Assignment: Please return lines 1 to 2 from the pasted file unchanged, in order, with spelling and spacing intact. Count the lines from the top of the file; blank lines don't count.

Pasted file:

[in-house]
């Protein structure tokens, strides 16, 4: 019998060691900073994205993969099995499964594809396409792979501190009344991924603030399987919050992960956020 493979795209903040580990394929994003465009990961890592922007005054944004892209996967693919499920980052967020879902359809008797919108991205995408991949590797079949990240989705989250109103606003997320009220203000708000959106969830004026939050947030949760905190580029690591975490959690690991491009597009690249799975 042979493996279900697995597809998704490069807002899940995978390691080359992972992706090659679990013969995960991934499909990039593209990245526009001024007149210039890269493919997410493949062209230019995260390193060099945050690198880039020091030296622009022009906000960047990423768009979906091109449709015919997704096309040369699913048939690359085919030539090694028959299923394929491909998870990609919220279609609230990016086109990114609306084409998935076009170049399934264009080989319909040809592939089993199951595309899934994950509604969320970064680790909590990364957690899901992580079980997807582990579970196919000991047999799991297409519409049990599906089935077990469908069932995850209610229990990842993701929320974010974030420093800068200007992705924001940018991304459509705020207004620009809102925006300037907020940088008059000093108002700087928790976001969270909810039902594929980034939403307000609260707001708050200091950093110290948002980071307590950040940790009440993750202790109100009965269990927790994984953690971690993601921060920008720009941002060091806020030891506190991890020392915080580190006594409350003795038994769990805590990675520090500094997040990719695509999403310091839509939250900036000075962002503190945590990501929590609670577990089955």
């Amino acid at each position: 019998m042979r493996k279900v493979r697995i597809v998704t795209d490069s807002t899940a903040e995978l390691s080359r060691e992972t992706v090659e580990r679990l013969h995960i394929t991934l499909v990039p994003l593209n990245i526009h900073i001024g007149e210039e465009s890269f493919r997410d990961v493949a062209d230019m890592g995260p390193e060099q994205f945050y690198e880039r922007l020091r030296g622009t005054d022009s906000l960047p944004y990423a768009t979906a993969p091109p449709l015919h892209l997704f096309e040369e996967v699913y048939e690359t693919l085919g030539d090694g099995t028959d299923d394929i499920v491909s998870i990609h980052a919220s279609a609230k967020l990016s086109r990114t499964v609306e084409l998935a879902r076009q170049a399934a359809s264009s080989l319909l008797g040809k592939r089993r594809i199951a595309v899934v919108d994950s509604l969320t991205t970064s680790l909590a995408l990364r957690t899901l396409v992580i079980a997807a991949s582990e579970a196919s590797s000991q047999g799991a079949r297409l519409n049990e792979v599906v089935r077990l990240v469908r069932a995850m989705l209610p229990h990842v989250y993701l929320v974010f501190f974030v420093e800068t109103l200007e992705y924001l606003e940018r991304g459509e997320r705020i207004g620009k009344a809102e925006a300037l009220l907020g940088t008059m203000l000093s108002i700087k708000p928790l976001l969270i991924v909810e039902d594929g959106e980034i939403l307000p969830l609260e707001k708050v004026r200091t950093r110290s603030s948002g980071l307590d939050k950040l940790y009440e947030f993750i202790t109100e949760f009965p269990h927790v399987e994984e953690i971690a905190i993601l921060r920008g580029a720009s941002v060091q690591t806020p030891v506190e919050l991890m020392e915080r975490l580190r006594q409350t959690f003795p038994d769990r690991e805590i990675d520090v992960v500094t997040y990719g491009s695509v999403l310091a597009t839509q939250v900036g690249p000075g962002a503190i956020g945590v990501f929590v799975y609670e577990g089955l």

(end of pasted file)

[in-house]
């Protein structure tokens, strides 16, 4: 019998060691900073994205993969099995499964594809396409792979501190009344991924603030399987919050992960956020 493979795209903040580990394929994003465009990961890592922007005054944004892209996967693919499920980052967020879902359809008797919108991205995408991949590797079949990240989705989250109103606003997320009220203000708000959106969830004026939050947030949760905190580029690591975490959690690991491009597009690249799975 042979493996279900697995597809998704490069807002899940995978390691080359992972992706090659679990013969995960991934499909990039593209990245526009001024007149210039890269493919997410493949062209230019995260390193060099945050690198880039020091030296622009022009906000960047990423768009979906091109449709015919997704096309040369699913048939690359085919030539090694028959299923394929491909998870990609919220279609609230990016086109990114609306084409998935076009170049399934264009080989319909040809592939089993199951595309899934994950509604969320970064680790909590990364957690899901992580079980997807582990579970196919000991047999799991297409519409049990599906089935077990469908069932995850209610229990990842993701929320974010974030420093800068200007992705924001940018991304459509705020207004620009809102925006300037907020940088008059000093108002700087928790976001969270909810039902594929980034939403307000609260707001708050200091950093110290948002980071307590950040940790009440993750202790109100009965269990927790994984953690971690993601921060920008720009941002060091806020030891506190991890020392915080580190006594409350003795038994769990805590990675520090500094997040990719695509999403310091839509939250900036000075962002503190945590990501929590609670577990089955």